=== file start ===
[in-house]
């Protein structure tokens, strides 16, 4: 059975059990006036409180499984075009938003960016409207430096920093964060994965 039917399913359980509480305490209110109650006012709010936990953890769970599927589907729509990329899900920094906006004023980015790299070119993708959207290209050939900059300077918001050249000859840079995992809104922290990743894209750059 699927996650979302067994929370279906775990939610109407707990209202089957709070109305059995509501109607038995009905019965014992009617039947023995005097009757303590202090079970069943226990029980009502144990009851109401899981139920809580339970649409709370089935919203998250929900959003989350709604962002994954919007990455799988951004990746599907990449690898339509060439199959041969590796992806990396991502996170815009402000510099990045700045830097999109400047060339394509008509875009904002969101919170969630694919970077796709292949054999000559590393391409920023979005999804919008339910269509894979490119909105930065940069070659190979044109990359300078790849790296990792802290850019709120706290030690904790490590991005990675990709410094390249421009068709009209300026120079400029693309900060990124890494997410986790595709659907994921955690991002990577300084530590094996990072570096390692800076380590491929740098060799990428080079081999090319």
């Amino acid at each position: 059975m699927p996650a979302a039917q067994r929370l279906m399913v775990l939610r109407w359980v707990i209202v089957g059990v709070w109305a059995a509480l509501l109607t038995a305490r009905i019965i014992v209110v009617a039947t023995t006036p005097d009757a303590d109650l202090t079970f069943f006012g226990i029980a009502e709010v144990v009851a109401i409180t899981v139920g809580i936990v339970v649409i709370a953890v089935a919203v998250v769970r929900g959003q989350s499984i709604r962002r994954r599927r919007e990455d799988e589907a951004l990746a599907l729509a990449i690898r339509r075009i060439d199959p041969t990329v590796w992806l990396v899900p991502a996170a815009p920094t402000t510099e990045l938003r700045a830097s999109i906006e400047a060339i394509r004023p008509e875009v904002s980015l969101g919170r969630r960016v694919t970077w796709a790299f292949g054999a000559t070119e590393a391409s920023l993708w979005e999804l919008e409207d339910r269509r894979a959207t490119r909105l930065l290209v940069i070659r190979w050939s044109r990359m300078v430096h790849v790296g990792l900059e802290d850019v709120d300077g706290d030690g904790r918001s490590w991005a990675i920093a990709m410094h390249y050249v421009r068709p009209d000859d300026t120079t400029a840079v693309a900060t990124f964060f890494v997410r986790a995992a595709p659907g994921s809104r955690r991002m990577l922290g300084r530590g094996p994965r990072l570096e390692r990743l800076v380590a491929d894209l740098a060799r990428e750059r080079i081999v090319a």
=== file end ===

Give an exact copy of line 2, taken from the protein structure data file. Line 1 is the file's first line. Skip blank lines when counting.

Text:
């Protein structure tokens, strides 16, 4: 059975059990006036409180499984075009938003960016409207430096920093964060994965 039917399913359980509480305490209110109650006012709010936990953890769970599927589907729509990329899900920094906006004023980015790299070119993708959207290209050939900059300077918001050249000859840079995992809104922290990743894209750059 699927996650979302067994929370279906775990939610109407707990209202089957709070109305059995509501109607038995009905019965014992009617039947023995005097009757303590202090079970069943226990029980009502144990009851109401899981139920809580339970649409709370089935919203998250929900959003989350709604962002994954919007990455799988951004990746599907990449690898339509060439199959041969590796992806990396991502996170815009402000510099990045700045830097999109400047060339394509008509875009904002969101919170969630694919970077796709292949054999000559590393391409920023979005999804919008339910269509894979490119909105930065940069070659190979044109990359300078790849790296990792802290850019709120706290030690904790490590991005990675990709410094390249421009068709009209300026120079400029693309900060990124890494997410986790595709659907994921955690991002990577300084530590094996990072570096390692800076380590491929740098060799990428080079081999090319």